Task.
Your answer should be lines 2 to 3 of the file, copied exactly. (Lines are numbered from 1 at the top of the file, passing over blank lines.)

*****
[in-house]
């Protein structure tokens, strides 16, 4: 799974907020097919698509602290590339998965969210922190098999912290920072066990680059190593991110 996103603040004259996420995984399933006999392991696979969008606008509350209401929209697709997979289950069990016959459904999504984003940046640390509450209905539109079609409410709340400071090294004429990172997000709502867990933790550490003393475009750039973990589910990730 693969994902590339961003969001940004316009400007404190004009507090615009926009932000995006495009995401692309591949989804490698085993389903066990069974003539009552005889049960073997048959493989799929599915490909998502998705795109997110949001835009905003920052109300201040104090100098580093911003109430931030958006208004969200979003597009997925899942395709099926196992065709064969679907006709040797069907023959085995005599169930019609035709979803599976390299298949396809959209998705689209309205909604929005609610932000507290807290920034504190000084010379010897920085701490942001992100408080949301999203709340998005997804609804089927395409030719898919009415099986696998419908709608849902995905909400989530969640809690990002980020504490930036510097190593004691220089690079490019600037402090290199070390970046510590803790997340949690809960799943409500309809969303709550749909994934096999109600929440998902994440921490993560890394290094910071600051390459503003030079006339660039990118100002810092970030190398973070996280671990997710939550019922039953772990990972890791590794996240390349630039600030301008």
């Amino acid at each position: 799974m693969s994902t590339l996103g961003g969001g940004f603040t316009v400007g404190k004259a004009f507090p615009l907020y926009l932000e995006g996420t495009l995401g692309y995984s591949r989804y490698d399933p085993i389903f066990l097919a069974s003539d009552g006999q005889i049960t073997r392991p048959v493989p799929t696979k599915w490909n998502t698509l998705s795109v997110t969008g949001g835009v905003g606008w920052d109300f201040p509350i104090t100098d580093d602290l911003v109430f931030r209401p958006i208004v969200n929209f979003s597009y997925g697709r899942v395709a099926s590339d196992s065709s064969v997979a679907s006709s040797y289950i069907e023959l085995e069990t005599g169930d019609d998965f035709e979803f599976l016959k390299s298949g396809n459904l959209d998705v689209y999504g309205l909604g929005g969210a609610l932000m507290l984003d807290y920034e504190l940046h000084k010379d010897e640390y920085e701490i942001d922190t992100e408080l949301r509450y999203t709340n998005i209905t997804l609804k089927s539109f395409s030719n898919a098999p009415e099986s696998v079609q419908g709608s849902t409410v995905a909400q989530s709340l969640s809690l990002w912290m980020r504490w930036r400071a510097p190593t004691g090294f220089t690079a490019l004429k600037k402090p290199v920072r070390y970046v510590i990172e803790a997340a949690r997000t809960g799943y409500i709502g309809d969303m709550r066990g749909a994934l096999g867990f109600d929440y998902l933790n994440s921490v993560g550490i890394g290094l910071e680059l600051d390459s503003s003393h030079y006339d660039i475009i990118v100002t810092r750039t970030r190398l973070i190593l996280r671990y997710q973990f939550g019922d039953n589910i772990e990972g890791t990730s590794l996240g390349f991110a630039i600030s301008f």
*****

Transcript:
């Protein structure tokens, strides 16, 4: 799974907020097919698509602290590339998965969210922190098999912290920072066990680059190593991110 996103603040004259996420995984399933006999392991696979969008606008509350209401929209697709997979289950069990016959459904999504984003940046640390509450209905539109079609409410709340400071090294004429990172997000709502867990933790550490003393475009750039973990589910990730 693969994902590339961003969001940004316009400007404190004009507090615009926009932000995006495009995401692309591949989804490698085993389903066990069974003539009552005889049960073997048959493989799929599915490909998502998705795109997110949001835009905003920052109300201040104090100098580093911003109430931030958006208004969200979003597009997925899942395709099926196992065709064969679907006709040797069907023959085995005599169930019609035709979803599976390299298949396809959209998705689209309205909604929005609610932000507290807290920034504190000084010379010897920085701490942001992100408080949301999203709340998005997804609804089927395409030719898919009415099986696998419908709608849902995905909400989530969640809690990002980020504490930036510097190593004691220089690079490019600037402090290199070390970046510590803790997340949690809960799943409500309809969303709550749909994934096999109600929440998902994440921490993560890394290094910071600051390459503003030079006339660039990118100002810092970030190398973070996280671990997710939550019922039953772990990972890791590794996240390349630039600030301008």
């Amino acid at each position: 799974m693969s994902t590339l996103g961003g969001g940004f603040t316009v400007g404190k004259a004009f507090p615009l907020y926009l932000e995006g996420t495009l995401g692309y995984s591949r989804y490698d399933p085993i389903f066990l097919a069974s003539d009552g006999q005889i049960t073997r392991p048959v493989p799929t696979k599915w490909n998502t698509l998705s795109v997110t969008g949001g835009v905003g606008w920052d109300f201040p509350i104090t100098d580093d602290l911003v109430f931030r209401p958006i208004v969200n929209f979003s597009y997925g697709r899942v395709a099926s590339d196992s065709s064969v997979a679907s006709s040797y289950i069907e023959l085995e069990t005599g169930d019609d998965f035709e979803f599976l016959k390299s298949g396809n459904l959209d998705v689209y999504g309205l909604g929005g969210a609610l932000m507290l984003d807290y920034e504190l940046h000084k010379d010897e640390y920085e701490i942001d922190t992100e408080l949301r509450y999203t709340n998005i209905t997804l609804k089927s539109f395409s030719n898919a098999p009415e099986s696998v079609q419908g709608s849902t409410v995905a909400q989530s709340l969640s809690l990002w912290m980020r504490w930036r400071a510097p190593t004691g090294f220089t690079a490019l004429k600037k402090p290199v920072r070390y970046v510590i990172e803790a997340a949690r997000t809960g799943y409500i709502g309809d969303m709550r066990g749909a994934l096999g867990f109600d929440y998902l933790n994440s921490v993560g550490i890394g290094l910071e680059l600051d390459s503003s003393h030079y006339d660039i475009i990118v100002t810092r750039t970030r190398l973070i190593l996280r671990y997710q973990f939550g019922d039953n589910i772990e990972g890791t990730s590794l996240g390349f991110a630039i600030s301008f």